What is Scenario Planning?

Malcolm Tatum

Scenario planning is the strategy of identifying and projecting the different sequence of events that could occur should a particular decision be made or a specific process implemented. By walking through the potential repercussions of the decision, it becomes possible to plan scenarios that meet any potential challenge as well as maximize the ability to take advantage of any secondary benefits that could arise. This process of future studies is used extensively in many industries, often coming into play with production and manufacturing as well as developing marketing plans or establishing short term and long term goals for the business.

Businessman with a briefcase
Businessman with a briefcase

The focus of scenario planning is to investigate what could happen if a given decision is implemented. In order to make sure that every potential scenario is identified and addressed, the process usually begins with defining all relevant factors that could lead to both positive and negative consequences. In some cases, those factors are internal, such as the quality of production equipment or assets the company owns. Outside factors such as the state of the economy, political situations, and weather conditions are also taken into consideration.

Scenario planning is based on the premise that for every choice taken, there are several possible outcomes. By accurately identifying and preparing for each of these alternative scenarios, it is possible to be reasonably sure that the initial action was the correct one, and that the company will gain something from the process, although that gain many be tangible or intangible. This level of strategic foresight allows for the creation of contingency plans that can be activated immediately, if the situation calls for action of that type.

By using scenario planning to predict potential outcomes, it is possible to prepare in advance for the several potential outcomes rather than simply meeting them as they come along. The advance preparation can often save a great deal of time and money, as well as provide the company with intelligence that helps to defuse negative situations while maximizing the benefit from positive ones.

Along with businesses, non-profit organizations are also likely to engage in the process of scenario planning. Employing the basics of futures studies can help the organization be prepared to continue operations and provide services even in the event of an economic downturn or loss of a major contributor. The ability to accurately identify and address possible future events that stem from one decision can often make the difference between the survival of the non-profit and its failure.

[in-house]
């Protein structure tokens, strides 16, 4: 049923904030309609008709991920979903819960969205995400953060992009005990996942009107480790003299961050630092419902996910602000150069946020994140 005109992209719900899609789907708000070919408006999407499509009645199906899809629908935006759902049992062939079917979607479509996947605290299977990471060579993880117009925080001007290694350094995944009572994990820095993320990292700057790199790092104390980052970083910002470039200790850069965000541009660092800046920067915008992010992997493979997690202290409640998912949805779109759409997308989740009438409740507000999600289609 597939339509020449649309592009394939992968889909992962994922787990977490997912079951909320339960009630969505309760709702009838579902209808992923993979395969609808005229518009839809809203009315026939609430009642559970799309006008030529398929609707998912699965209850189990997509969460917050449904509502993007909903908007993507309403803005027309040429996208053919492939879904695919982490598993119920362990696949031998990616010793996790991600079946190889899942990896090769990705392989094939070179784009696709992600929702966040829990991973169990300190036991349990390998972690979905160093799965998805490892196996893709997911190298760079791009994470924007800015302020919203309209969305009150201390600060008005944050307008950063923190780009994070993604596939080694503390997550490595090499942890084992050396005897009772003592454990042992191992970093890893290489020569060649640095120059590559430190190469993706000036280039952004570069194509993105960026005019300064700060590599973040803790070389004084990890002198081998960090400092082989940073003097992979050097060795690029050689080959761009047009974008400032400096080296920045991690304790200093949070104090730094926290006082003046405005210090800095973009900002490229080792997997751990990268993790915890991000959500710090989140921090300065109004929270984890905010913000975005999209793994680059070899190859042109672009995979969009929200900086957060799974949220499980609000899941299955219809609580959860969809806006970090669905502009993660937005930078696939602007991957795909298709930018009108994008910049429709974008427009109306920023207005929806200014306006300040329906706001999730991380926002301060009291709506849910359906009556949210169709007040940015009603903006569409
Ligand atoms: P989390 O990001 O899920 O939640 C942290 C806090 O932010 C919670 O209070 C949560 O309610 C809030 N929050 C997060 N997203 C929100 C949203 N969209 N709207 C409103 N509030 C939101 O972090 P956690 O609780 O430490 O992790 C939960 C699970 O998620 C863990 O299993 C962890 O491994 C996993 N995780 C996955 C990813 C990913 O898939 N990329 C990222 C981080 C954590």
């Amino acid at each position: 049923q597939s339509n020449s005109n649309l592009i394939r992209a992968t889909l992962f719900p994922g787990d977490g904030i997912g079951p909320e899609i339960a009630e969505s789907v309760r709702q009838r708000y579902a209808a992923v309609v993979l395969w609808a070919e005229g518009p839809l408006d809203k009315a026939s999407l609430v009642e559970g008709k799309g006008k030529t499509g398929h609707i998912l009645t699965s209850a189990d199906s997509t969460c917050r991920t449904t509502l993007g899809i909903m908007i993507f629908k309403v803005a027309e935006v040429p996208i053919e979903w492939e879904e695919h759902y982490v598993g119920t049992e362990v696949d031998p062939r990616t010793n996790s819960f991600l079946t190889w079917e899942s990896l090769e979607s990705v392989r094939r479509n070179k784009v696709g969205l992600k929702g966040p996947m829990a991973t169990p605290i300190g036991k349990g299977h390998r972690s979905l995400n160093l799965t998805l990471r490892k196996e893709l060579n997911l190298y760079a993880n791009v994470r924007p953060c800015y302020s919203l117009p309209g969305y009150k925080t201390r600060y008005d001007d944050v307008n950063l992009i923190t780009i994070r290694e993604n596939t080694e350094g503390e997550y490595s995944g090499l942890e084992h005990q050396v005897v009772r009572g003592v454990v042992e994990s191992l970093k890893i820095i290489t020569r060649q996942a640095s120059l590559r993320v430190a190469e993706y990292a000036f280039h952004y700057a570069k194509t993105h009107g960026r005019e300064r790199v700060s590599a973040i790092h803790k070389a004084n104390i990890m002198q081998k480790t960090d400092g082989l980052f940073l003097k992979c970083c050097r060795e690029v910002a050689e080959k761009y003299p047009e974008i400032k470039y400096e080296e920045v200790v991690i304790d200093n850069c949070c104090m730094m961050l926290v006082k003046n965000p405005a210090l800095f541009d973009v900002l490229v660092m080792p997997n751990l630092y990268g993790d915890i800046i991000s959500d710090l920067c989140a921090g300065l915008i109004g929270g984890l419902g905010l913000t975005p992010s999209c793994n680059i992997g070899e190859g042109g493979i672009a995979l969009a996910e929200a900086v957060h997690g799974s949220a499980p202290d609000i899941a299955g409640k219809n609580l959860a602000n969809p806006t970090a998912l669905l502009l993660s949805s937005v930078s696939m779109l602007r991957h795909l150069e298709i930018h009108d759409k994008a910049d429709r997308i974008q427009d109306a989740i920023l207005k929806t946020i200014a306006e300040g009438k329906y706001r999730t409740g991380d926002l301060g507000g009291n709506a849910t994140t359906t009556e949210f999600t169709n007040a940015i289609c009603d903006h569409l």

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Discussion Comments


@ceilingcat - You're right that people can't anticipate every future event. Still, I feel like in a lot of instances, you can definitely anticipate enough to make a solid plan.

For example, say a store has too much stock of a product that isn't selling. They decide to put it on sale at a deep discount to get rid of it and not restock that product.

A few things could happen: they could sell all the product, or not sell very much of it. In that event, they would have to decide what to do with the remaining stock.

Yes, the store could burn down, or a flood could happen. But those two things aren't as likely as the other two things I mentioned. I feel like scenario planning is still valid even if you can't plan for every single possible outcome.


I think scenario planning must be very difficult. I don't see how you could possibly anticipate all the things that might happen in the future with a certain situation, you know?

Even if you could decide on a few possible outcomes for a situation, it's always possible something really unforeseen could happen and throw everything off!

I mean, I think it makes sense to try to plan for the future but people should definitely take into consideration that it might not always be an accurate plan!

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